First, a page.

• in simple engineering terms, possible == before the cable melts and simply puts voltage/current to the other end no data transmission... the shorter the cable and the higher the voltage the less current which means less heat; I'd wager about 100vdc and 300w before things get squirly but that's just my opinion. Given the spec is 100w @ 20vdc I'd suspect fair headroom and 200w @ 40vdc on an 18" or less cable would work, how far above that you try it out and let us know when the cable melts. Cat5 PoE can do 100v, for reference.
  • https://www.cnet.com/tech/computing/usb-c-power-upgrade-means-240w-for-gaming-laptops-and-other-devices-in-2021/
  • According to worldwide agreed standard specifications.... in any case is a type-A to type-C a C standard cable ?? Wasnt able to get a google answer to that ? Thank you in advance for your time/help
    – user836049
    Aug 3 at 19:40
  • 1
    you'd have to dive into "specifications" then see who's manufacturing what to what spec, and if you trust that. I don't know the details between USB 2.0, 3.0, 3.1, 3.2, 4.0 and the A, B, C connector end and the wiring in between. Fact is the size of the connector [pins] and wiring and quality of manufacture will dictate what max wattage/current/voltage is possible, not necessarily a "spec".
    – ron
    Aug 3 at 20:12

as solved on https://electronics.stackexchange.com

by https://electronics.stackexchange.com/users/241749/macguffin

here: https://electronics.stackexchange.com/questions/628801/what-is-the-maximum-usb-cable-type-a-male-to-type-c-male-voltage-current-power-p

I am copying it:

They say it can deliver 5 V, 9 V, or 12V and I was trying to figure out how it would fit the USB standards, given that everybody everywhere says that USB 3.1 can output max 7,5 W (5 V at 1,5 A I believe). The adapter/charger carries an USB type-A female plug instead of a type-C which they told me could carry more power.

The short and simple answer is that they don't follow the USB standards.

The longer answer is that entities outside of the USB Implementers Forum (or USB-IF) wrote what might be described as "extensions" the USB standards that put more voltage and/or current into the USB-A connector than the USB-IF allow.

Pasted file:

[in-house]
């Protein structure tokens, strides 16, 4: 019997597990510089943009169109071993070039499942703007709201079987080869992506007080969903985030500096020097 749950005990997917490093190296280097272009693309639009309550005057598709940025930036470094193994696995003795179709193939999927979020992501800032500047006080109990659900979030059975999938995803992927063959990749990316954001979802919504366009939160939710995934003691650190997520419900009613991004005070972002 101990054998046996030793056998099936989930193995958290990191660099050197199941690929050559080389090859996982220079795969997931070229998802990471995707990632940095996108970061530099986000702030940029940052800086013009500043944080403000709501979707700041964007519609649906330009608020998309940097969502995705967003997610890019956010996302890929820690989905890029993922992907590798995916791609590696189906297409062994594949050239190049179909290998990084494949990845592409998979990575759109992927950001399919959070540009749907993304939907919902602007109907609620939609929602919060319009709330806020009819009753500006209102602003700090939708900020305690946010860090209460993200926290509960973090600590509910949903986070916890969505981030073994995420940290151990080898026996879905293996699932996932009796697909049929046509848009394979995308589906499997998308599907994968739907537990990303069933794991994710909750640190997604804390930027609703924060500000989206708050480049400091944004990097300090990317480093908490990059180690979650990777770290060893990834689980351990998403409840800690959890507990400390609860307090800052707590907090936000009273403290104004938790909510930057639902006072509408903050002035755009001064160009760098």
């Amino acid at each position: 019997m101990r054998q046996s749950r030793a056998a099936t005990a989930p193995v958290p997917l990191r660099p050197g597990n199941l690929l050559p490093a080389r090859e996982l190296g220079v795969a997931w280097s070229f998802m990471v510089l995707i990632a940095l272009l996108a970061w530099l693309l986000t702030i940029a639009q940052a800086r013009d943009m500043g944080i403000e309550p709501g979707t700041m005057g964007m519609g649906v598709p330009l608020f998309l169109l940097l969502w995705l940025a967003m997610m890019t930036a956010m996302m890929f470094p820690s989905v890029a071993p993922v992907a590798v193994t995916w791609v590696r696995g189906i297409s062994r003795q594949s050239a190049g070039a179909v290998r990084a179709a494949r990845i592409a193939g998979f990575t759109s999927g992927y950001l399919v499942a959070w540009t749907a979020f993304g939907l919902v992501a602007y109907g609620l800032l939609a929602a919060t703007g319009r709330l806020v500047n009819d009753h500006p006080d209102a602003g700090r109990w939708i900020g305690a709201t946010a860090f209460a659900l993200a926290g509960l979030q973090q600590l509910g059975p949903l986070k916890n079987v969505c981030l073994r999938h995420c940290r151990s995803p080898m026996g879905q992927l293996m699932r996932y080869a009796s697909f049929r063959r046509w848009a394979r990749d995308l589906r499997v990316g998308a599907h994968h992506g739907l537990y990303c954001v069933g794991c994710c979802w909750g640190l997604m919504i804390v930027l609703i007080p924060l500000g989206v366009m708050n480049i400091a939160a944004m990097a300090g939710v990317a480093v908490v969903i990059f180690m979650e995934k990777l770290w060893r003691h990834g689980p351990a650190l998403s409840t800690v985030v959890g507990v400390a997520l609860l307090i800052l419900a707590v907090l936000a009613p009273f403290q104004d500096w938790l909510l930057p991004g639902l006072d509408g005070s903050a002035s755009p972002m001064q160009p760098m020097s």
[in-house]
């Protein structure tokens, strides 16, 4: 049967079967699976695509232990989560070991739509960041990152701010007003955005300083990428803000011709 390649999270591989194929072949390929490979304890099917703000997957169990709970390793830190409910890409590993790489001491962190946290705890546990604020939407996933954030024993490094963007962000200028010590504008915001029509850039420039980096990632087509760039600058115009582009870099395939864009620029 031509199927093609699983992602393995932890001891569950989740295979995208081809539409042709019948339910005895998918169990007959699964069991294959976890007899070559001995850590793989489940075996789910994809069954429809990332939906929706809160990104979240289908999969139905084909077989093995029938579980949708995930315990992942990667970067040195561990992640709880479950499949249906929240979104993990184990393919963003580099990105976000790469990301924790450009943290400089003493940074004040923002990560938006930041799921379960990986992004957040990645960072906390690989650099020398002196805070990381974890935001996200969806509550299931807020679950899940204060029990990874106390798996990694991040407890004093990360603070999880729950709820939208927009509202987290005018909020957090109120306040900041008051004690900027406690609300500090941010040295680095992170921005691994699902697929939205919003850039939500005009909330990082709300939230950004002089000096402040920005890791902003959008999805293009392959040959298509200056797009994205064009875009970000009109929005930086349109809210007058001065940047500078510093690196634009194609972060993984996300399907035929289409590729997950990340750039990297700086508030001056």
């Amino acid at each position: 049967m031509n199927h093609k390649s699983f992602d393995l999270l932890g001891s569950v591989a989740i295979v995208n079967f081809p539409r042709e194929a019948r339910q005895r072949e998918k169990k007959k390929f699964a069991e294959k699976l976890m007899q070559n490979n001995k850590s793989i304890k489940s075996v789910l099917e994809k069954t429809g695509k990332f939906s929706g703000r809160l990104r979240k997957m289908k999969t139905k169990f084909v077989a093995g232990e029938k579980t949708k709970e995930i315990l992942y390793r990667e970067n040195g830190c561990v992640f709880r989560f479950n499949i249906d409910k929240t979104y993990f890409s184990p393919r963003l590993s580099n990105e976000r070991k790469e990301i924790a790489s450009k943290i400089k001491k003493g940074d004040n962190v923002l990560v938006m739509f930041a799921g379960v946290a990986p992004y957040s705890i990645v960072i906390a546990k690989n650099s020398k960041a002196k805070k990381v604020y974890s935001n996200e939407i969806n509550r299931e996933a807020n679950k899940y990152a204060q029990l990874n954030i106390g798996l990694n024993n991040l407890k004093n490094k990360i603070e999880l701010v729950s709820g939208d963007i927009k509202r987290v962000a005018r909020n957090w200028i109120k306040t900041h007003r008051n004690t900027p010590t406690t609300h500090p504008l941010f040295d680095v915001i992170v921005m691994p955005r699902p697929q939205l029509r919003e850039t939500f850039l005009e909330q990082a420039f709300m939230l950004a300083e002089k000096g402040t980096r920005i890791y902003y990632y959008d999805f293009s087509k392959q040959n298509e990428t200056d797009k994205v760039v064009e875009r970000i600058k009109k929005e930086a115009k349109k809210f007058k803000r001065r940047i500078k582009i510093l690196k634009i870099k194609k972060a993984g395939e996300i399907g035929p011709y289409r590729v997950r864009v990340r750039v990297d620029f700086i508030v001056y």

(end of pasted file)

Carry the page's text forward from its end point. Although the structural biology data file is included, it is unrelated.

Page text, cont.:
There's more than one of these extensions to the USB spec on power transfer, and not all of them are compatible with each other. Some require non-standard cables to connect a USB-A power brick to a USB-C device to charge at the higher power levels.

That gets back to the earlier question:

So what is the maximum voltage/current/power of a USB type-A male to type-C male cable?

The answer is it depends on which standard the cable follows.

The USB-IF has bumped up the maximum allowed current on USB-A over time and last I checked it allows a maximum of 2.4 amps. The voltage allowed on USB-A is 5 volts, at least according to USB-IF. There was the USB-PD 1.0 spec that allowed higher voltages on USB-A but I have not seen anyone actually use that spec in any devices available to the public. It appears the USB-IF decided that USB-PD 1.0 was a bad idea and will not even test if devices comply with that spec. USB-PD 2.0 replaced it, which was updated with USB-PD 3.0 and then again with USB-PD 3.1. USB-PD 2.0 and up defines power transfer for USB-C, leaving USB-A at 5 volts and 2.4 amps as defined in other specifications.

These specifications created outside the USB-IF are so numerous, and go by different names depending on who is selling it, that it is difficult to say where the maximums on voltage and current lie. Technically any connector that is rated for more than 5 volts and 2.4 amps is not a USB-A connector even if it looks like one. If you ask what is the maximum voltage and current allowed by the USB spec on a USB-A to USB-C cable then the answer is 5 volts and 2.4 amps. If the question is how much is allowed under standards outside what the USB-IF wrote then it's something like 20 volts and 5 amps.

How can these cables handle this much power if the USB-IF considers this much power unsafe? One "trick" I saw was using all four pins in the USB-A connector for power. This clearly violates the USB spec and renders the cable unusable for USB data transfer. To make this work the device being charged has to use some circuitry that is outside what USB-IF defined, or the cable has circuitry outside what USB-IF defined.

There's a long history on why these "high power" USB-A power bricks became popular, which I won't go into because of length. They are still popular today out of inertia, once they caught on it became difficult to be rid of them.